District leading the country in television set recycling

Waitaki people are believed to be leading New Zealand in recycling unwanted televisions, but have less than two weeks to cash in before they have to pay full price to get rid of them.

Since the TV Takeback scheme started in the Waitaki district in early April, 1550 televisions have been handed in at recycling centres in Oamaru, Hampden, Palmerston, Kurow, Otematata and Omarama.

It was believed the Waitaki district had the highest number of returns per head of population, and, on total numbers, was second nationally to Dunedin, Waitaki Resource Recovery Park business manner Dave Clare said.

''It shows what a caring and considerate community this is, recycling responsibly.''

People have been able to recycle under a Government-subsidised national scheme for $5, instead of the usual minimum $25.

Initially, Waitaki had funding for 896 televisions, but because of its success was able ''to squeeze out'' an extra quota, Mr Clare said.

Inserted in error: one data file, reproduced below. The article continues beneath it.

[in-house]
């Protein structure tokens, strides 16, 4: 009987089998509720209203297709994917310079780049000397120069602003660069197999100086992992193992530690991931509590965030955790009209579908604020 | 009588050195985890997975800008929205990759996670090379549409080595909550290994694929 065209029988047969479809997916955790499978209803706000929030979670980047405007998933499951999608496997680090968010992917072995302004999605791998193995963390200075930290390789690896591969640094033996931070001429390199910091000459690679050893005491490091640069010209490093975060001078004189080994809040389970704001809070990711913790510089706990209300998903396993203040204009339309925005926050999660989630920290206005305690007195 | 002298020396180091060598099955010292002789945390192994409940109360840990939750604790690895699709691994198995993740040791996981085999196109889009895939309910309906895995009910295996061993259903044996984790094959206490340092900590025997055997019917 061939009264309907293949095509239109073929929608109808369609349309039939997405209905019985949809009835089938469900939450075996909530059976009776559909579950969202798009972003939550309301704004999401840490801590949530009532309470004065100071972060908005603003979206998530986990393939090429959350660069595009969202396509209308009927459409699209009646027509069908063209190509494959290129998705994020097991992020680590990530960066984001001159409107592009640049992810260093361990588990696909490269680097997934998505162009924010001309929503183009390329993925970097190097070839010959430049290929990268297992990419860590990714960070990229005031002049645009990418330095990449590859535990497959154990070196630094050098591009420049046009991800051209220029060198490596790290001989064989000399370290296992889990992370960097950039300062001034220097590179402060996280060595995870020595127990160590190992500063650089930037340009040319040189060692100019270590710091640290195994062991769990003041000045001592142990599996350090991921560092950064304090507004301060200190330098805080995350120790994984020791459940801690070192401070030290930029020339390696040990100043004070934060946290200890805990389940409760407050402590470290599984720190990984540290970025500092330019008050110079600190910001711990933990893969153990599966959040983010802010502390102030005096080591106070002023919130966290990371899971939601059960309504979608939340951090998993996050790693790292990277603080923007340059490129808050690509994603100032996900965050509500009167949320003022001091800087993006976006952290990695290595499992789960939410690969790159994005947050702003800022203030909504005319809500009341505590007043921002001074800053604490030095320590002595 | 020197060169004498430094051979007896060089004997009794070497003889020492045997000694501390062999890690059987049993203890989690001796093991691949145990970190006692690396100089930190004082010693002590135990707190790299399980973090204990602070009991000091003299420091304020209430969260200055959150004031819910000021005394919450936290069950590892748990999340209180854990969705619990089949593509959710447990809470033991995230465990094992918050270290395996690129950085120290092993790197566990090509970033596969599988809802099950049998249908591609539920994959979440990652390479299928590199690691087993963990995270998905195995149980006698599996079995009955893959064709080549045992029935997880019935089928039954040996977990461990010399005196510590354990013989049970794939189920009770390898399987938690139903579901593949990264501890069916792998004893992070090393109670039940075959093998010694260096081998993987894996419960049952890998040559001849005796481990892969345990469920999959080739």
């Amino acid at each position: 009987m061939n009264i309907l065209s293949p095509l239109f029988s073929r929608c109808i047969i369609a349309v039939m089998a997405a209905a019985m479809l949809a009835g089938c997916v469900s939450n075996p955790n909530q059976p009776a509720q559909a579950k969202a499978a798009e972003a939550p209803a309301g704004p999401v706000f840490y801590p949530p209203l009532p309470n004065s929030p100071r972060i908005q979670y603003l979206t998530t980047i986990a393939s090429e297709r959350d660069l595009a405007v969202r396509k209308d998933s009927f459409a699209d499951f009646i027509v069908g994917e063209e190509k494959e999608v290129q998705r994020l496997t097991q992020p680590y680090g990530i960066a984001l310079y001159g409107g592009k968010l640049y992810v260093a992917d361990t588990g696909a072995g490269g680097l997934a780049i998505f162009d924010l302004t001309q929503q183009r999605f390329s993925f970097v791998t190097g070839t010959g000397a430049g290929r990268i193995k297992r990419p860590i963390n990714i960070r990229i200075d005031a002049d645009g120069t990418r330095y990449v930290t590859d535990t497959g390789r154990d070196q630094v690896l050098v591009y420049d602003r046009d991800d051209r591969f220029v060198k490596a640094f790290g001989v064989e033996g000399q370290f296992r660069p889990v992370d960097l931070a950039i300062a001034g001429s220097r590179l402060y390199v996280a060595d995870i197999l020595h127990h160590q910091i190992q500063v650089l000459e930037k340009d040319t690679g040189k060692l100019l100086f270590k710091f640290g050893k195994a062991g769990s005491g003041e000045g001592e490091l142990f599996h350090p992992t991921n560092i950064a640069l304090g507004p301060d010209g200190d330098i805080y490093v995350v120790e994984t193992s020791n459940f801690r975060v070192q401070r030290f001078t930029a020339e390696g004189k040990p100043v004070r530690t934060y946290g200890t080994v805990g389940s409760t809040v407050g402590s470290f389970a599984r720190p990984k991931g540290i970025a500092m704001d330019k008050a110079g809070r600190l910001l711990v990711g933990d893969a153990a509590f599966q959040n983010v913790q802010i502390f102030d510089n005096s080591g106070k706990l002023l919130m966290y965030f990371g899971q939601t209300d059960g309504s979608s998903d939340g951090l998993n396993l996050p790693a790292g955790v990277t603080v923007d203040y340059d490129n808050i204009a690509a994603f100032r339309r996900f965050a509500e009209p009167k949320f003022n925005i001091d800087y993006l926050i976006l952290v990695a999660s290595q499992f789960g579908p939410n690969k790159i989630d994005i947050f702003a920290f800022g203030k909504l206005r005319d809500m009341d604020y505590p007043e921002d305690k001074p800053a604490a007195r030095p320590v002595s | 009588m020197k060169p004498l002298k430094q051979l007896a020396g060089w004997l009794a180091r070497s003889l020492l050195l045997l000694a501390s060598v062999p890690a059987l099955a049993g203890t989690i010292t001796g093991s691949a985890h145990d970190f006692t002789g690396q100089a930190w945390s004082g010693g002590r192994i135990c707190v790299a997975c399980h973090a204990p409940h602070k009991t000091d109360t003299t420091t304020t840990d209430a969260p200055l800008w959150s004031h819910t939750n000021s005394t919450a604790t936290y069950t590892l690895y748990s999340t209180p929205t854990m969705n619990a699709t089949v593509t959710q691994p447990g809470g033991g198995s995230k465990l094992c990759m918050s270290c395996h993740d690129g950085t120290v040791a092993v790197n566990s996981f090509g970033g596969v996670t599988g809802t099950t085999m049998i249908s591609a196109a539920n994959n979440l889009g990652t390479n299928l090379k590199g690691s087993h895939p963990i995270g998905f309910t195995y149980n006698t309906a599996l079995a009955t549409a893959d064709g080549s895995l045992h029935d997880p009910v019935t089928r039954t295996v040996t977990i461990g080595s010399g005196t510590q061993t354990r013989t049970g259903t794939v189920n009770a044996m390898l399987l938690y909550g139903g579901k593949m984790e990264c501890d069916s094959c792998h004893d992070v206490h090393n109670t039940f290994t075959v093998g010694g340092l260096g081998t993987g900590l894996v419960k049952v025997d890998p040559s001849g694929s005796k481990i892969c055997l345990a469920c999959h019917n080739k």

However, the scheme would end on Sunday, August 18, with enough subsidy available to cover the televisions returned by then.

''Make the most of it,'' Mr Clare urged those who still wanted to get rid of televisions.

Recycling TVs made sure hazardous materials were dealt with safely and materials such as copper, steel and glass retrieved to be used again.

The TVs are shrink-wrapped in Oamaru and sent to Christchurch for recycling by RCN e-Cycle, one of the organisations in partnership with the Government.


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